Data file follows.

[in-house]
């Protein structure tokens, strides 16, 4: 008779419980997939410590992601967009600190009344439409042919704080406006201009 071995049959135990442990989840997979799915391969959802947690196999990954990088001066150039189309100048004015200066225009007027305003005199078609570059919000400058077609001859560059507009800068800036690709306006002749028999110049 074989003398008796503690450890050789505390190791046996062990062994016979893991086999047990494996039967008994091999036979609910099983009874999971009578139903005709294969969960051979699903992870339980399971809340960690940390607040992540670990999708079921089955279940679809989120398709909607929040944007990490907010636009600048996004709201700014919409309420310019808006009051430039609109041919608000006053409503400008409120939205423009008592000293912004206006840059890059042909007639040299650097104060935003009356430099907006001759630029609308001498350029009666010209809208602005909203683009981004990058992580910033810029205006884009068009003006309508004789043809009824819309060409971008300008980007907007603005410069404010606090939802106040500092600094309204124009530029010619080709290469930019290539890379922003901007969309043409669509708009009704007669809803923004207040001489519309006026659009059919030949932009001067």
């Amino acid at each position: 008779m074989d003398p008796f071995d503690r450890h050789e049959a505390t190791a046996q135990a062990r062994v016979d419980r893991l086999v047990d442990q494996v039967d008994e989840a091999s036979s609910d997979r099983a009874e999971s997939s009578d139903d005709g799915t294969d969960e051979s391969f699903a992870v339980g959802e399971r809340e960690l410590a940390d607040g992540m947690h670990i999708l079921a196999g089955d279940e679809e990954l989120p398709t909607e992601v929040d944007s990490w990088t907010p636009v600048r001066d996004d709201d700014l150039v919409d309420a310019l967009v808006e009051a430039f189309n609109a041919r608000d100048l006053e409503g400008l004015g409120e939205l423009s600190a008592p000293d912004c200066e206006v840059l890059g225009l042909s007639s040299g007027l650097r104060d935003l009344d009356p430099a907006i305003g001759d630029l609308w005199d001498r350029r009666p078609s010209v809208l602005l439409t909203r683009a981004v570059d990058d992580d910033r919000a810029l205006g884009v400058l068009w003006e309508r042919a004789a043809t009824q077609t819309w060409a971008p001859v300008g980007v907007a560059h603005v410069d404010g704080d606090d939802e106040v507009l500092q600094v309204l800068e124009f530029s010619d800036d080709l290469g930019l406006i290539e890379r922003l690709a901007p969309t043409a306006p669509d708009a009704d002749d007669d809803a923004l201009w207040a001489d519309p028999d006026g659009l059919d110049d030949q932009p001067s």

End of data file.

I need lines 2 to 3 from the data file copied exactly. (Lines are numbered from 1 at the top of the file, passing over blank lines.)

């Protein structure tokens, strides 16, 4: 008779419980997939410590992601967009600190009344439409042919704080406006201009 071995049959135990442990989840997979799915391969959802947690196999990954990088001066150039189309100048004015200066225009007027305003005199078609570059919000400058077609001859560059507009800068800036690709306006002749028999110049 074989003398008796503690450890050789505390190791046996062990062994016979893991086999047990494996039967008994091999036979609910099983009874999971009578139903005709294969969960051979699903992870339980399971809340960690940390607040992540670990999708079921089955279940679809989120398709909607929040944007990490907010636009600048996004709201700014919409309420310019808006009051430039609109041919608000006053409503400008409120939205423009008592000293912004206006840059890059042909007639040299650097104060935003009356430099907006001759630029609308001498350029009666010209809208602005909203683009981004990058992580910033810029205006884009068009003006309508004789043809009824819309060409971008300008980007907007603005410069404010606090939802106040500092600094309204124009530029010619080709290469930019290539890379922003901007969309043409669509708009009704007669809803923004207040001489519309006026659009059919030949932009001067």
């Amino acid at each position: 008779m074989d003398p008796f071995d503690r450890h050789e049959a505390t190791a046996q135990a062990r062994v016979d419980r893991l086999v047990d442990q494996v039967d008994e989840a091999s036979s609910d997979r099983a009874e999971s997939s009578d139903d005709g799915t294969d969960e051979s391969f699903a992870v339980g959802e399971r809340e960690l410590a940390d607040g992540m947690h670990i999708l079921a196999g089955d279940e679809e990954l989120p398709t909607e992601v929040d944007s990490w990088t907010p636009v600048r001066d996004d709201d700014l150039v919409d309420a310019l967009v808006e009051a430039f189309n609109a041919r608000d100048l006053e409503g400008l004015g409120e939205l423009s600190a008592p000293d912004c200066e206006v840059l890059g225009l042909s007639s040299g007027l650097r104060d935003l009344d009356p430099a907006i305003g001759d630029l609308w005199d001498r350029r009666p078609s010209v809208l602005l439409t909203r683009a981004v570059d990058d992580d910033r919000a810029l205006g884009v400058l068009w003006e309508r042919a004789a043809t009824q077609t819309w060409a971008p001859v300008g980007v907007a560059h603005v410069d404010g704080d606090d939802e106040v507009l500092q600094v309204l800068e124009f530029s010619d800036d080709l290469g930019l406006i290539e890379r922003l690709a901007p969309t043409a306006p669509d708009a009704d002749d007669d809803a923004l201009w207040a001489d519309p028999d006026g659009l059919d110049d030949q932009p001067s």